Critic Reviews



Based on 16 critic reviews provided by
It’s every goddamn romantic comedy you’ve ever seen. They can all be traced back here, virtually without exception, for eight straight decades now. Technically, the film has never been remade, but that’s largely because, in spirit, it has never stopped being remade. Something so perfectly structured can support nearly endless variations. It’s timeless.
As buoyant and elegant as bubbles in a glass of champagne, Frank Capra's sublime 1934 comedy, written by long-time collaborator Robert Riskin, survives triumphantly because of its wit, charm, romantic idealism and its shrewd sketch of married life.
A must see.
For a low-budget production of the early sound era — 1934, seven years after "The Jazz Singer" — It Happened One Night has a wide-open quality that’s miraculous under the circumstances. This comes through in Capra’s technique, like a long tracking shot that follows Ellie’s humiliating trek to a public shower, but it really shows in the film’s ambition to be about more than this one love story.
One of those stories that without a particularly strong plot manages to come through in a big way, due to the acting, dialog, situations and direction. In other words, the story has that intangible quality of charm which arises from a smooth blending of the various ingredients. Difficult to analyze, impossible to designedly reproduce. Just a happy accident.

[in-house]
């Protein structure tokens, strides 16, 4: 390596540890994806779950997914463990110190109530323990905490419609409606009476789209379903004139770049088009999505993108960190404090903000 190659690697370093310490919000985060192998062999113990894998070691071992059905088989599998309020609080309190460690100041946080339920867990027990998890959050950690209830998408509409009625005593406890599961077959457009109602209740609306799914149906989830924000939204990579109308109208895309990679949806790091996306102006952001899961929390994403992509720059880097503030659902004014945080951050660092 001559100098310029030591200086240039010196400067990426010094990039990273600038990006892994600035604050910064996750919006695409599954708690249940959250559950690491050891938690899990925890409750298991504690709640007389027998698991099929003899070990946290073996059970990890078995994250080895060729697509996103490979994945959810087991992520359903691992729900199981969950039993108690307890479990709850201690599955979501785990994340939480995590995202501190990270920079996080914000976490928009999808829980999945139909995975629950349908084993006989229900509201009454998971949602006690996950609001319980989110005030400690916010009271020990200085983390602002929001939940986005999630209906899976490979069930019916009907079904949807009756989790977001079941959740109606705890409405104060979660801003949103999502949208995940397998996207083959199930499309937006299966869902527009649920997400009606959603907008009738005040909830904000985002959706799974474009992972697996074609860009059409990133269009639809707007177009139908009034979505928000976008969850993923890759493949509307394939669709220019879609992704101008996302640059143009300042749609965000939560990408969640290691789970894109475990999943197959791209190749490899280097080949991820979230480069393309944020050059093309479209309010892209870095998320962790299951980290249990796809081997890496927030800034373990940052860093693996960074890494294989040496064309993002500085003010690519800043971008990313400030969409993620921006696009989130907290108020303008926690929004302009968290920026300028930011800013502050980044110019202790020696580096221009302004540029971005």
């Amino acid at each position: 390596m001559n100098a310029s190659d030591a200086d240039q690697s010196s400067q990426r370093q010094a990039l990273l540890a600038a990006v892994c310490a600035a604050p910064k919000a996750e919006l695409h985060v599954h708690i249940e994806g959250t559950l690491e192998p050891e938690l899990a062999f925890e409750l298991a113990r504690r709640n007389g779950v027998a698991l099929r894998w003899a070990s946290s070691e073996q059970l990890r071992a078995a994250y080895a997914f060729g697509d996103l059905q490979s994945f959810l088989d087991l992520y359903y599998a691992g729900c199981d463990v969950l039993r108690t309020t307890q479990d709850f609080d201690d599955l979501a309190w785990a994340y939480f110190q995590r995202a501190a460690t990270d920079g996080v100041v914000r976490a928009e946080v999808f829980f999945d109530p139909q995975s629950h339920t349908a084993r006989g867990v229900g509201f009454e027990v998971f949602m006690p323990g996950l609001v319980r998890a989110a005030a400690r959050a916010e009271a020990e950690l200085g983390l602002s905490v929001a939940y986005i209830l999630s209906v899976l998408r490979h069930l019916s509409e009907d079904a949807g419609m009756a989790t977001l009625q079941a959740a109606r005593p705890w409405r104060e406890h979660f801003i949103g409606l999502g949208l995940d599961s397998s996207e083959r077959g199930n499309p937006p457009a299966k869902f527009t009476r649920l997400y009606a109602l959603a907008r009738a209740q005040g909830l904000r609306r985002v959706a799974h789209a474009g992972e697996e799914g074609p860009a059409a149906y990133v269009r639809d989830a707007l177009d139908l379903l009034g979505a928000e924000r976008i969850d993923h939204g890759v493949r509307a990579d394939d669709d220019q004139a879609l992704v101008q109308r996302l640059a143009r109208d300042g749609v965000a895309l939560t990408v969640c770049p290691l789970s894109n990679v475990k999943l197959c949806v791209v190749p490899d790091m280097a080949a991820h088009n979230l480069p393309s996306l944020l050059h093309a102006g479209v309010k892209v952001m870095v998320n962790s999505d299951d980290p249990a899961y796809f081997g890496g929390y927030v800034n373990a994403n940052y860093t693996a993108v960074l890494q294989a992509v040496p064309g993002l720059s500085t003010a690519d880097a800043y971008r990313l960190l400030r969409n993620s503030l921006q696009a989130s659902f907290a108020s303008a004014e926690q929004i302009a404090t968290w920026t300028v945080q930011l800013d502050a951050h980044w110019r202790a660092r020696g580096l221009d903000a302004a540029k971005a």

Slant Magazine
Even now, It Happened One Night carries the unmistakable tenor of a breakout hit, fueled by confidently zippy repartee and manic comic invention that almost none of the innumerable pretenders to the throne of romantic comedy can match.
Nothing can take away from the strength of Gable and Colbert's performances, the illusion of romance in their interaction, and Capra's deftness in crafting this kind of feel-good narrative. The screwball comedy elements work as effectively as the love story, which is a rarity for romantic comedies.
It Happened One Night is a good piece of fiction, which, with all its feverish stunts, is blessed with bright dialogue and a good quota of relatively restrained scenes.
The Telegraph
It Happened One Night is pure delight.
The direction is excellent. Frank Capra never lets his picture lag for a moment. It is never very exciting, but it moves along snappily and it is full of amusing situations.

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